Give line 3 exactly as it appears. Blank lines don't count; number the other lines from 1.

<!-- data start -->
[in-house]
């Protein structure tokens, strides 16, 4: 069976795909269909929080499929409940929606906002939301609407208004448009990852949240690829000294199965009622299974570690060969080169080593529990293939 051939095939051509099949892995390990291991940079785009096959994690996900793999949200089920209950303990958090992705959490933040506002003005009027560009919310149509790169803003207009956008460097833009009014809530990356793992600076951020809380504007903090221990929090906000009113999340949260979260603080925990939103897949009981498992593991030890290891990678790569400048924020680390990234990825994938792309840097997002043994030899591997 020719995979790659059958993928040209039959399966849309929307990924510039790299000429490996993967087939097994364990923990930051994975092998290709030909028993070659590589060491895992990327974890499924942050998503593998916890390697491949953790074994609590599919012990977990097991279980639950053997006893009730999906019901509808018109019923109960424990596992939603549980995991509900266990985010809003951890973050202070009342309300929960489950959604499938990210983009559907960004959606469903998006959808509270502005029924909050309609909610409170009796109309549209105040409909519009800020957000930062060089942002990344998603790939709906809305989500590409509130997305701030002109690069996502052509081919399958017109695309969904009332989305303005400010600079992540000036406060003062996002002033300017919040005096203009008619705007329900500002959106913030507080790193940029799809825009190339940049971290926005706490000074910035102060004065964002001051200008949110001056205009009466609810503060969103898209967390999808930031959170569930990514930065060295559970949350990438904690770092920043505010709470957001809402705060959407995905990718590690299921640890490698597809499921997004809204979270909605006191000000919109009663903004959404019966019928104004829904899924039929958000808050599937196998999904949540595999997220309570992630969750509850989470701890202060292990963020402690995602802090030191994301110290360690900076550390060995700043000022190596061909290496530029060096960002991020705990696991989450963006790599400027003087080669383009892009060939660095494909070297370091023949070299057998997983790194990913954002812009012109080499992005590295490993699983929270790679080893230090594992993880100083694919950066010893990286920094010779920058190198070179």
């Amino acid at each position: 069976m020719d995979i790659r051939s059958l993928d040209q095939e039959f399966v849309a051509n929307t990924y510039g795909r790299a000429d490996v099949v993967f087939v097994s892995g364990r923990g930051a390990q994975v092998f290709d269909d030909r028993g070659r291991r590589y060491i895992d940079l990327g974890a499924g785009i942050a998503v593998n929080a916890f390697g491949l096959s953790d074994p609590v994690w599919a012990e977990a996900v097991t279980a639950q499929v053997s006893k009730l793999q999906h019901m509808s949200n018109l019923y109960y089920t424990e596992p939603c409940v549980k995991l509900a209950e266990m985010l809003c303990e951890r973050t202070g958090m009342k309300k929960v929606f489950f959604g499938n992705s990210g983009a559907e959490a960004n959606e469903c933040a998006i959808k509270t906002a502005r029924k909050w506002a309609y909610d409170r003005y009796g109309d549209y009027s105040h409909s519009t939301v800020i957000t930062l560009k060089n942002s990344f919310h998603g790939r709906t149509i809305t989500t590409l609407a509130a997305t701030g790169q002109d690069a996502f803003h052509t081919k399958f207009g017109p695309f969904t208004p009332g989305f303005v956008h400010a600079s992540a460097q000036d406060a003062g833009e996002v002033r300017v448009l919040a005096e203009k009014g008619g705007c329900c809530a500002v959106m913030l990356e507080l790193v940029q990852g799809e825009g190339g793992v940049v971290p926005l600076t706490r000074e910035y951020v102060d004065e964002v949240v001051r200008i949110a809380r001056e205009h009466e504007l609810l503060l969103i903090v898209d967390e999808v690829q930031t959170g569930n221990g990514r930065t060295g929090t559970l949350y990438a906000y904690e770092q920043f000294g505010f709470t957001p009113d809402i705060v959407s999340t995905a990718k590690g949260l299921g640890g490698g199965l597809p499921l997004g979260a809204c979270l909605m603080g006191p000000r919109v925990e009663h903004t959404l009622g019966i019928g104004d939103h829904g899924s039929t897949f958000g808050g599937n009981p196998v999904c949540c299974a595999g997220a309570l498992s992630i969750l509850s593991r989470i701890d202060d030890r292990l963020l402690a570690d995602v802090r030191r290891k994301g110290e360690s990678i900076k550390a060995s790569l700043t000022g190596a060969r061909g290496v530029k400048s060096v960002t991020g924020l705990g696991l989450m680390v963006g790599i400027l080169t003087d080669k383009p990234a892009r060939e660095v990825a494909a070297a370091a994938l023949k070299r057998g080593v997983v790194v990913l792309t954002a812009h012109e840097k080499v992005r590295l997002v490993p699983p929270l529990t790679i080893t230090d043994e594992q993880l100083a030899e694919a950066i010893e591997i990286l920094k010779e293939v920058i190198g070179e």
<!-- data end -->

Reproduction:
């Amino acid at each position: 069976m020719d995979i790659r051939s059958l993928d040209q095939e039959f399966v849309a051509n929307t990924y510039g795909r790299a000429d490996v099949v993967f087939v097994s892995g364990r923990g930051a390990q994975v092998f290709d269909d030909r028993g070659r291991r590589y060491i895992d940079l990327g974890a499924g785009i942050a998503v593998n929080a916890f390697g491949l096959s953790d074994p609590v994690w599919a012990e977990a996900v097991t279980a639950q499929v053997s006893k009730l793999q999906h019901m509808s949200n018109l019923y109960y089920t424990e596992p939603c409940v549980k995991l509900a209950e266990m985010l809003c303990e951890r973050t202070g958090m009342k309300k929960v929606f489950f959604g499938n992705s990210g983009a559907e959490a960004n959606e469903c933040a998006i959808k509270t906002a502005r029924k909050w506002a309609y909610d409170r003005y009796g109309d549209y009027s105040h409909s519009t939301v800020i957000t930062l560009k060089n942002s990344f919310h998603g790939r709906t149509i809305t989500t590409l609407a509130a997305t701030g790169q002109d690069a996502f803003h052509t081919k399958f207009g017109p695309f969904t208004p009332g989305f303005v956008h400010a600079s992540a460097q000036d406060a003062g833009e996002v002033r300017v448009l919040a005096e203009k009014g008619g705007c329900c809530a500002v959106m913030l990356e507080l790193v940029q990852g799809e825009g190339g793992v940049v971290p926005l600076t706490r000074e910035y951020v102060d004065e964002v949240v001051r200008i949110a809380r001056e205009h009466e504007l609810l503060l969103i903090v898209d967390e999808v690829q930031t959170g569930n221990g990514r930065t060295g929090t559970l949350y990438a906000y904690e770092q920043f000294g505010f709470t957001p009113d809402i705060v959407s999340t995905a990718k590690g949260l299921g640890g490698g199965l597809p499921l997004g979260a809204c979270l909605m603080g006191p000000r919109v925990e009663h903004t959404l009622g019966i019928g104004d939103h829904g899924s039929t897949f958000g808050g599937n009981p196998v999904c949540c299974a595999g997220a309570l498992s992630i969750l509850s593991r989470i701890d202060d030890r292990l963020l402690a570690d995602v802090r030191r290891k994301g110290e360690s990678i900076k550390a060995s790569l700043t000022g190596a060969r061909g290496v530029k400048s060096v960002t991020g924020l705990g696991l989450m680390v963006g790599i400027l080169t003087d080669k383009p990234a892009r060939e660095v990825a494909a070297a370091a994938l023949k070299r057998g080593v997983v790194v990913l792309t954002a812009h012109e840097k080499v992005r590295l997002v490993p699983p929270l529990t790679i080893t230090d043994e594992q993880l100083a030899e694919a950066i010893e591997i990286l920094k010779e293939v920058i190198g070179e």